As demonstrated by holographic experiences for the Microsoft HoloLens and the Magic Leap One, volumetric video capture is a key component of enabling the more realistic augmented reality experiences of the future.
But the augmented reality industry is accelerating the technology of tomorrow today, with AR platform maker 8th Wall standing in as the latest company to support volumetric video after Verizon and Apple made their own moves last week to acquire 3D and motion capture technology.
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This week, 8th Wall revealed that developers can now integrate content from Microsoft's Mixed Reality Capture studios into its 8th Wall Web, its platform for cross-platform and web-based AR experiences. This makes it possible for mobile web audiences to view highly-realistic 3D content in their physical environment through the web browser on their smartphone or tablet.
"We're thrilled to partner with 8th Wall, and have been impressed how great our holograms look and play in their WebAR solution. Such easy and instant access really delivers on the promise of volumetric video for mixed reality anytime, anywhere," said Steve Sullivan, general manager of Mixed Reality Capture Studio, in a statement.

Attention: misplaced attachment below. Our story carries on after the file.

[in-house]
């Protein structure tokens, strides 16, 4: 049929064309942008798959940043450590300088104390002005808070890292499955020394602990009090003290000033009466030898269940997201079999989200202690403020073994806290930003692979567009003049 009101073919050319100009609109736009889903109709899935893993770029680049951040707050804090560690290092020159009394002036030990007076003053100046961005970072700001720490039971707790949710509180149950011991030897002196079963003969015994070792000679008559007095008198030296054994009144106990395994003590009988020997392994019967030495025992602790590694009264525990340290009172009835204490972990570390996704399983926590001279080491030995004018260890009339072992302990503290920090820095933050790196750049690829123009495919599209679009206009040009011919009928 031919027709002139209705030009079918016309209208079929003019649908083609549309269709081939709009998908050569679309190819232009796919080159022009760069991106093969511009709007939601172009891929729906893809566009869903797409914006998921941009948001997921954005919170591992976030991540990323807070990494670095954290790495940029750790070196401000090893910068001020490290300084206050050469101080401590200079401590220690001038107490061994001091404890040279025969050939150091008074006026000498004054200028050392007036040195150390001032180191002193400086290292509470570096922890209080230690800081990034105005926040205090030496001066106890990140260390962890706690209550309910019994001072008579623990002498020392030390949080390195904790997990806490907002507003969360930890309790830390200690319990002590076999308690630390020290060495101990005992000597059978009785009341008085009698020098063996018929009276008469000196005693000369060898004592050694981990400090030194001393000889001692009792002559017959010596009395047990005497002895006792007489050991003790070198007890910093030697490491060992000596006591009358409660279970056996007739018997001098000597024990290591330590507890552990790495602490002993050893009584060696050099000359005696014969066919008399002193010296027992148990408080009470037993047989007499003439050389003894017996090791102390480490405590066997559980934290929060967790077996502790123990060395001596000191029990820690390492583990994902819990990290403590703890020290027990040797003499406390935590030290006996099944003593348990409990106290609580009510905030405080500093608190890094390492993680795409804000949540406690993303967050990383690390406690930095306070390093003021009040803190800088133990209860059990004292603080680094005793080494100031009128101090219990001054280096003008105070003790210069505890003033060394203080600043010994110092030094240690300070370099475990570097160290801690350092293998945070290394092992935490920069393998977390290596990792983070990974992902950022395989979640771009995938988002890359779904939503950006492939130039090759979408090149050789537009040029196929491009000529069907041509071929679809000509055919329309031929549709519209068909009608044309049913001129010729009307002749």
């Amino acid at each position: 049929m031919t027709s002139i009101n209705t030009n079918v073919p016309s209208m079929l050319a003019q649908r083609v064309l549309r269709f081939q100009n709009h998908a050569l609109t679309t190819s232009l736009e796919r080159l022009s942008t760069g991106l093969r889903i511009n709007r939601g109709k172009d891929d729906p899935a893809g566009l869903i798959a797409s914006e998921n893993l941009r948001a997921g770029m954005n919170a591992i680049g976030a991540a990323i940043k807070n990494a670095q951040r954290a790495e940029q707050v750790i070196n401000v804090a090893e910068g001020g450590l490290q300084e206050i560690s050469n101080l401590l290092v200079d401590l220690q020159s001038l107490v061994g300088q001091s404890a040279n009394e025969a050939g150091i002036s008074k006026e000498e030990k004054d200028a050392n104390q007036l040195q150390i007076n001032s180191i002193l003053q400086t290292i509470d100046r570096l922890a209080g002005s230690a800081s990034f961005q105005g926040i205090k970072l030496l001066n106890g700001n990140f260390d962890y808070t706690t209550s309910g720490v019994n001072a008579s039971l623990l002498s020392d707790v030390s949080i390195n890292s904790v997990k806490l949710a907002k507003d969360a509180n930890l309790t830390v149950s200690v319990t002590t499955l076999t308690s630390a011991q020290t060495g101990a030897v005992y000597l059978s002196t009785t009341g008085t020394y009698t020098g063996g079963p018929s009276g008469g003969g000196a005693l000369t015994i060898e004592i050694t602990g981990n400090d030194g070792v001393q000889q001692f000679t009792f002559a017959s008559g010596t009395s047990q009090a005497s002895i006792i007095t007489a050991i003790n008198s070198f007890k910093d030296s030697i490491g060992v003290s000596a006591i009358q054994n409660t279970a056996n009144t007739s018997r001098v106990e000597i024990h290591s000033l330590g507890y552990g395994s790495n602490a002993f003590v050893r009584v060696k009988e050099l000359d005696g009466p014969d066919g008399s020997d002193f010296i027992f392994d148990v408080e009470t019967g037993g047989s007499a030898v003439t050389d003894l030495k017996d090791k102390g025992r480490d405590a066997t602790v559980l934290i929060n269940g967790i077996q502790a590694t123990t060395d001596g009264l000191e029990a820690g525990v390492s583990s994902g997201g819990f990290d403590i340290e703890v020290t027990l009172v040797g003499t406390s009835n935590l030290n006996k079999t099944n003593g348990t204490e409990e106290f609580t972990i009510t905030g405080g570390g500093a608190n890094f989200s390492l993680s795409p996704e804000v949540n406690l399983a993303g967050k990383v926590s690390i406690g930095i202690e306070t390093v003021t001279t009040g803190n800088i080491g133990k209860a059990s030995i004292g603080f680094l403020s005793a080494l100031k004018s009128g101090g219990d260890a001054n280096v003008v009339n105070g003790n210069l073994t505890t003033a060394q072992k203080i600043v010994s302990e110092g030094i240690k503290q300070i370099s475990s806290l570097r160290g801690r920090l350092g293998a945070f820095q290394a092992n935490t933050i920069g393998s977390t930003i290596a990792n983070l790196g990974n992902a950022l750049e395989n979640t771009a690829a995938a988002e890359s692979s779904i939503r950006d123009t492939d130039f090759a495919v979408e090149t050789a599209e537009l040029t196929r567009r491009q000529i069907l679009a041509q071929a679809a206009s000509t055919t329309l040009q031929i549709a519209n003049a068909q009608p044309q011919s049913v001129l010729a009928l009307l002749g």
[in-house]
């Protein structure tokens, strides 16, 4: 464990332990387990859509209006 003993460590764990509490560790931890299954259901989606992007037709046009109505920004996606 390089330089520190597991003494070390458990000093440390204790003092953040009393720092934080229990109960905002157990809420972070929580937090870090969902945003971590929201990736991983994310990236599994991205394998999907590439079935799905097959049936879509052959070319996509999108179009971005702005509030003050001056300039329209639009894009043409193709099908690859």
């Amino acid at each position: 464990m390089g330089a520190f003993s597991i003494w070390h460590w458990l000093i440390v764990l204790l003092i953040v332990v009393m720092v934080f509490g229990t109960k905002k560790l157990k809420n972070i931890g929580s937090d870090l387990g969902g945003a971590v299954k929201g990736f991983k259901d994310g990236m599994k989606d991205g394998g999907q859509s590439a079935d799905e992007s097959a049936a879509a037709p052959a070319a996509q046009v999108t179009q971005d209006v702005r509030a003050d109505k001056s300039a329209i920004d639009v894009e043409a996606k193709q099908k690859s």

The company has published a demo experience, featuring a soccer player with some impressive ball-handling skills, that interested parties can try for themselves.
8th Wall's support for Mixed Reality Capture Studio isn't its first foray into volumetric video. Over the summer, 8th Wall enabled developers to bring holograms captured by 8i to web-based AR experiences.
"We were looking for an easy way to showcase the connectivity between a real person and a hologram. This is a big success for us," said Esta Chiang, volumetric technical director at 8i, in a statement.
The integration of Microsoft's flavor of volumetric video into 8th Wall Web comes on the heels of Verizon's purchase of Jaunt, the VR startup that pivoted to volumetric video capture a year ago, along with Apple's acquisition of iKinema and its real-time motion capture technology.
The leading AR headsets have already shown off the futuristic experiences volumetric video can enable. Microsoft has demonstrated the ability to bring an AR clone to life, while Mimesys has made holographic telepresence a reality, prompting Magic Leap to acquire the company and its technology.
These next-generation experiences are the stuff of dreams for Verizon and AT&T, two companies banking on augmented reality content as proof points behind the need to push forward with 5G networks.
But 8th Wall's utilization of the technology shows that mobile AR experiences can take advantage of it right now. For example, The New York Times has shown how it can use volumetric video for feature stories.
While studios like Microsoft's Mixed Reality Capture are few and far between, innovations like those made by Jaunt, which has developed not only portable studio technology but also the software to manipulate the content, along with platforms like 8th Wall to publish the results, could result in a rush of more realistic AR experiences in the coming months.